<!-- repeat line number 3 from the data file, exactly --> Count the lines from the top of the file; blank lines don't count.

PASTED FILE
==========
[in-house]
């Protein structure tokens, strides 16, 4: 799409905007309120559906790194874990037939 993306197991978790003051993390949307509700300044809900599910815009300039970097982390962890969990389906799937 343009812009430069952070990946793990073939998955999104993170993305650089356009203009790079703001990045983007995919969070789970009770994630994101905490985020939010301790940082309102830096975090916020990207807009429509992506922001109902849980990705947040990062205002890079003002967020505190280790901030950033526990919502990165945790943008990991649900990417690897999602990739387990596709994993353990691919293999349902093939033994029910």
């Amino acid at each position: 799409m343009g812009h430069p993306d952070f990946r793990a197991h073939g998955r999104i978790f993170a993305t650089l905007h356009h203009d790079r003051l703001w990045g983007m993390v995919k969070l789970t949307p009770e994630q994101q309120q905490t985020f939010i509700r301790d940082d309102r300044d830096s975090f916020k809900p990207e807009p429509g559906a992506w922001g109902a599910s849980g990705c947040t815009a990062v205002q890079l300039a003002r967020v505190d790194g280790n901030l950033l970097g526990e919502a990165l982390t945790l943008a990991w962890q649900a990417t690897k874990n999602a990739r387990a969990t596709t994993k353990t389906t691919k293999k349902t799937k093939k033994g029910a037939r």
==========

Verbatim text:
């Amino acid at each position: 799409m343009g812009h430069p993306d952070f990946r793990a197991h073939g998955r999104i978790f993170a993305t650089l905007h356009h203009d790079r003051l703001w990045g983007m993390v995919k969070l789970t949307p009770e994630q994101q309120q905490t985020f939010i509700r301790d940082d309102r300044d830096s975090f916020k809900p990207e807009p429509g559906a992506w922001g109902a599910s849980g990705c947040t815009a990062v205002q890079l300039a003002r967020v505190d790194g280790n901030l950033l970097g526990e919502a990165l982390t945790l943008a990991w962890q649900a990417t690897k874990n999602a990739r387990a969990t596709t994993k353990t389906t691919k293999k349902t799937k093939k033994g029910a037939r």